Couples Who Smoke Together Stay Together, According to Cannabis Study

Couples who smoke together, stay together, according to a 2014 study published in the journal 'Psychology of Addictive Behaviors.' The study followed over 600 couples for a span of 9 years and measured their behaviors over that time.

Researchers found that couples who used cannabis were less likely to have violent relationships compared to non-users. This is also the case if only one partner uses marijuana but not the other. The study suggests that those positive results largely come from the fact that marijuana provided couples with a shared interest that also reduced anxiety.

The study also noted that the illegality of cannabis in the US at the time of the study may have impacted the results. The couples had to be confident enough with each other to participate in illicit actives together, displaying a certain level of trust. Imagine a Bonnie and Clyde relationship, but with joints instead of tommy guns.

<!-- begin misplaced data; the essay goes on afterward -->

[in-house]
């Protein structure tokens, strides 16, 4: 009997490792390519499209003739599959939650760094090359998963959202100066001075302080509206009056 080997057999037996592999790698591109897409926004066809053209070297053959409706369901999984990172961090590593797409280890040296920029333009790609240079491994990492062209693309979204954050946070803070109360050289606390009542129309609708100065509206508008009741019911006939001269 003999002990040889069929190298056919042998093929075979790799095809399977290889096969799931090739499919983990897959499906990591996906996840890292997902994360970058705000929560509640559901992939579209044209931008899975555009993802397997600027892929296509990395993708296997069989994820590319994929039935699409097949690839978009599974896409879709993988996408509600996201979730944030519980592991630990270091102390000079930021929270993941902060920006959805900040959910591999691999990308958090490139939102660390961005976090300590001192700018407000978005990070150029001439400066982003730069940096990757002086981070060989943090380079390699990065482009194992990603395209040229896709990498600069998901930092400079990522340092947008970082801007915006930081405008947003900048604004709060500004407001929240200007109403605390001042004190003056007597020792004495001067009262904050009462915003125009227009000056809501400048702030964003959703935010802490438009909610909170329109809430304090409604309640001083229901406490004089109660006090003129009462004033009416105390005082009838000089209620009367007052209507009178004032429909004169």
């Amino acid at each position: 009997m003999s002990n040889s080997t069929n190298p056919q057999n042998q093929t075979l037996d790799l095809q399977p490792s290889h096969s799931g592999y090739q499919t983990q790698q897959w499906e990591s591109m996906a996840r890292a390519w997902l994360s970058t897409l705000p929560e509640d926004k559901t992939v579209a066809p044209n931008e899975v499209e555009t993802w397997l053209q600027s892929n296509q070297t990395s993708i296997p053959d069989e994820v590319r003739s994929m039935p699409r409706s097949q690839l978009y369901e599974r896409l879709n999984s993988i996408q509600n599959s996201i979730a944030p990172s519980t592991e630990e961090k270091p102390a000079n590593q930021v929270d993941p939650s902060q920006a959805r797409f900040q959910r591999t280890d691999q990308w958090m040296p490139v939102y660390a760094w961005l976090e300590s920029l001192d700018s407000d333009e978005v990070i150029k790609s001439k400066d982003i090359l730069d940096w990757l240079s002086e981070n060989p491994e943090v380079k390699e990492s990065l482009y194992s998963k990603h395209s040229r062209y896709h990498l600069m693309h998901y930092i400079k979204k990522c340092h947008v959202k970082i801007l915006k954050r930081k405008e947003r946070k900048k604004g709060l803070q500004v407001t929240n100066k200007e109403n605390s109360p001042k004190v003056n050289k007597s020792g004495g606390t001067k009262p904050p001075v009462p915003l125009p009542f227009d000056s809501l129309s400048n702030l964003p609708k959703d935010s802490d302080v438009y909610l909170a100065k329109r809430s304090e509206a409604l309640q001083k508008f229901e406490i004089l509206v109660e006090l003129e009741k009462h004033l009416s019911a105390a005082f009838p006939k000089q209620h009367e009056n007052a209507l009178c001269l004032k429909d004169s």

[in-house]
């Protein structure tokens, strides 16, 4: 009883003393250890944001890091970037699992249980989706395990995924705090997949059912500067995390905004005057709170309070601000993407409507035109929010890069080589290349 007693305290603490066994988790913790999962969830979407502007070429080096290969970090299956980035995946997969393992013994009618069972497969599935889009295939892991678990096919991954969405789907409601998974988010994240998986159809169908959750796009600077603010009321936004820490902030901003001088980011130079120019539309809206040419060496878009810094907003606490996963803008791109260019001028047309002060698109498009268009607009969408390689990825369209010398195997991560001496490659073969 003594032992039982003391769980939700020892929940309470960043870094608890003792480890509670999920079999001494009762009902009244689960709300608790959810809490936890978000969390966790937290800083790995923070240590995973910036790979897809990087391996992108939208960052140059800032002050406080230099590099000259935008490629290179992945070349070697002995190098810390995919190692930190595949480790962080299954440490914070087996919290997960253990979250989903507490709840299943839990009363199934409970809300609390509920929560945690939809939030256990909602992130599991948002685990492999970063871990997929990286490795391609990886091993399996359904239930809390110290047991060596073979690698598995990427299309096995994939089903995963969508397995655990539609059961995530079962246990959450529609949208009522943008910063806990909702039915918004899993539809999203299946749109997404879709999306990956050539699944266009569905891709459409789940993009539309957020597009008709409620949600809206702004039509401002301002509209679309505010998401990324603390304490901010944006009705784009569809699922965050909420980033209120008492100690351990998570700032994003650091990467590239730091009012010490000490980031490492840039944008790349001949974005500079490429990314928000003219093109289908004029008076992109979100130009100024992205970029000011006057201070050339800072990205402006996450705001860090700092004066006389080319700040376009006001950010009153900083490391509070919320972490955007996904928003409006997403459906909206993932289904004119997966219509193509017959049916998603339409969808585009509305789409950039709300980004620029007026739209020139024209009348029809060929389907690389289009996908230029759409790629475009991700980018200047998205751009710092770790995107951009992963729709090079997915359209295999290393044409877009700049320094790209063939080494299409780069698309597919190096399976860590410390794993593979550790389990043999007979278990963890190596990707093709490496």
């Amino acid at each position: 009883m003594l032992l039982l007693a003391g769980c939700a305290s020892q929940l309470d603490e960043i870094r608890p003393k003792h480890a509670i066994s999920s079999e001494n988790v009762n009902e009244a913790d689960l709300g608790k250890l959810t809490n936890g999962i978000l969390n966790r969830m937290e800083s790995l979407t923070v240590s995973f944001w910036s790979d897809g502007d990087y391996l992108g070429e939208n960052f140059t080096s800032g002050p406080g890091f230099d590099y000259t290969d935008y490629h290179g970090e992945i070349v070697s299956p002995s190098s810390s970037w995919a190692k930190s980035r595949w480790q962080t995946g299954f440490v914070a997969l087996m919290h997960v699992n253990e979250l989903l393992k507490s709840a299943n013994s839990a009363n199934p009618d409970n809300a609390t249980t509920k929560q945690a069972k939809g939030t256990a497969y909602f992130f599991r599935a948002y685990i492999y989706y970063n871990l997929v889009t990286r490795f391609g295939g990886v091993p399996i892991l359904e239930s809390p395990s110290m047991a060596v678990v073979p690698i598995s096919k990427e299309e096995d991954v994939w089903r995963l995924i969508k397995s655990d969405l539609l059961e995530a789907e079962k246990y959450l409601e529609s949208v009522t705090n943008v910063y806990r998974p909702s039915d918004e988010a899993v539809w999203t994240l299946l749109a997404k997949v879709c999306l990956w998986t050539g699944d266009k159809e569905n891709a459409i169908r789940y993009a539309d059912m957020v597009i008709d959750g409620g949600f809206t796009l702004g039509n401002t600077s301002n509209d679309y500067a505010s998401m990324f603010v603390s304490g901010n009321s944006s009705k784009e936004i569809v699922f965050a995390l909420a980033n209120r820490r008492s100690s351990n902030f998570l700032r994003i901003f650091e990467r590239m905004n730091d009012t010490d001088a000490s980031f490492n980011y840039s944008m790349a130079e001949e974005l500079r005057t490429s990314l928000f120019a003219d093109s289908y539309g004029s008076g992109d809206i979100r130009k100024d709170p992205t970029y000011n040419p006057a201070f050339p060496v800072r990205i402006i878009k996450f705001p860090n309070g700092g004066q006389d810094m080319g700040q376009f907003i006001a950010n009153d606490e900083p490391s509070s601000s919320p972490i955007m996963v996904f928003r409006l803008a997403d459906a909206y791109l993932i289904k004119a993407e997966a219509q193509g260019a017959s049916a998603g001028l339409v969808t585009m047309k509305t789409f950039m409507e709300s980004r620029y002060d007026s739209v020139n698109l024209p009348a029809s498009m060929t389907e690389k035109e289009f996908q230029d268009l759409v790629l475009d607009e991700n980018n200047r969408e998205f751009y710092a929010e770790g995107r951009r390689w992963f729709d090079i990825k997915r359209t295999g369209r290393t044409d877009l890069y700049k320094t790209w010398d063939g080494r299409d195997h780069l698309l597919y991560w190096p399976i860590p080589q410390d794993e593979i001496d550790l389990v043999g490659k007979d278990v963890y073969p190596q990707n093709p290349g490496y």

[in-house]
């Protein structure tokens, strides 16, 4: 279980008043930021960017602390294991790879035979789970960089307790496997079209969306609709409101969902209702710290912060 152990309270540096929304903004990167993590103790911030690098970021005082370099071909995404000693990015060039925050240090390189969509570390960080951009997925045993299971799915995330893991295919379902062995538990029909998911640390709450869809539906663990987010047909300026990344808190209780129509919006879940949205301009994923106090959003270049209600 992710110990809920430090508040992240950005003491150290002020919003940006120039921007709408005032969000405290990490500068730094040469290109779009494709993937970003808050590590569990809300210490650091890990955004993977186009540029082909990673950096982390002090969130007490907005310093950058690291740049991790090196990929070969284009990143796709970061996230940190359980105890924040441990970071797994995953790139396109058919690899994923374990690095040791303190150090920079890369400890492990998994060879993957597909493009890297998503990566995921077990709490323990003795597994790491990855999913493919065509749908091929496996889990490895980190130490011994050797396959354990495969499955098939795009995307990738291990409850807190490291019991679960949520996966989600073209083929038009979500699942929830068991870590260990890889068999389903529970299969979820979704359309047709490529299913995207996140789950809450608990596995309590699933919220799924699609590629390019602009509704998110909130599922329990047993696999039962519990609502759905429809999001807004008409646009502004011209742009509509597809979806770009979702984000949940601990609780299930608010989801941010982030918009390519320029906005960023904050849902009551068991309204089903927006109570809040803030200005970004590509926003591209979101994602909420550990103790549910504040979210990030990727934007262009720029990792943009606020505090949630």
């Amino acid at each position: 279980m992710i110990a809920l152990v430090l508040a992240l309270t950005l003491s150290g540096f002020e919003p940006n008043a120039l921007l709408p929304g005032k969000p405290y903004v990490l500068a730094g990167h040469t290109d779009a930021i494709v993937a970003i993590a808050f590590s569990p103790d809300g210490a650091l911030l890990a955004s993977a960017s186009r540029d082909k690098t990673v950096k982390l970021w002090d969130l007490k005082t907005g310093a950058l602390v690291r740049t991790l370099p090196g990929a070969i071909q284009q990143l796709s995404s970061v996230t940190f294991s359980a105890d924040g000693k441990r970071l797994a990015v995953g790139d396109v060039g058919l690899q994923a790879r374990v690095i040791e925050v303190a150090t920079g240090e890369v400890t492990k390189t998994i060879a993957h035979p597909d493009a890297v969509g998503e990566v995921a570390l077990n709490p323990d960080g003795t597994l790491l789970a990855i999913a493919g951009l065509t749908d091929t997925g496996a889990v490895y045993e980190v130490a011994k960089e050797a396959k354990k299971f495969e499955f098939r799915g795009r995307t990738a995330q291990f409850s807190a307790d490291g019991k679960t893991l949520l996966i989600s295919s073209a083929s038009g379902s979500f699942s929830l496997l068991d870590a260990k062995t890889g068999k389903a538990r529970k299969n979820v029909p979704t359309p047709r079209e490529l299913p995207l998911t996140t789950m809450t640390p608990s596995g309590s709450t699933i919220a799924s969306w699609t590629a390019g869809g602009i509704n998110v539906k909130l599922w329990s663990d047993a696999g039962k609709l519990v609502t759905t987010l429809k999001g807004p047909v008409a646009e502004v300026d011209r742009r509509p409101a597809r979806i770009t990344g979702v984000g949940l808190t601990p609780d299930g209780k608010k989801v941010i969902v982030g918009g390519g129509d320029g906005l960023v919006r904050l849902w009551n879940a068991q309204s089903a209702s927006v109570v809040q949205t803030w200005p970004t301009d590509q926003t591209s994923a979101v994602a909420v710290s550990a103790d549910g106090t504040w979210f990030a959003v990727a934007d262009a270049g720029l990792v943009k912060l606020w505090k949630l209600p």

Of course there are also the numerous ways in which cannabis use affects sex, which the study cited as another reason why cannabis users tend to have stronger relationships.


As medical marijuana continues to gain ground across the US, more and more colleges are adding cannabis to their curriculum. In fact, more than half of America's pharmaceutical schools (62 percent) now teach students about medical marijuana according to a new survey conducted by researchers from the University of Pittsburgh's School of Pharmacy. "With more states legalizing medical marijuana, student pharmacists must be prepared to effectively care for their patients who may use medical marijuana alone or in combination with prescription or over-the-counter medications," the study's authors wrote.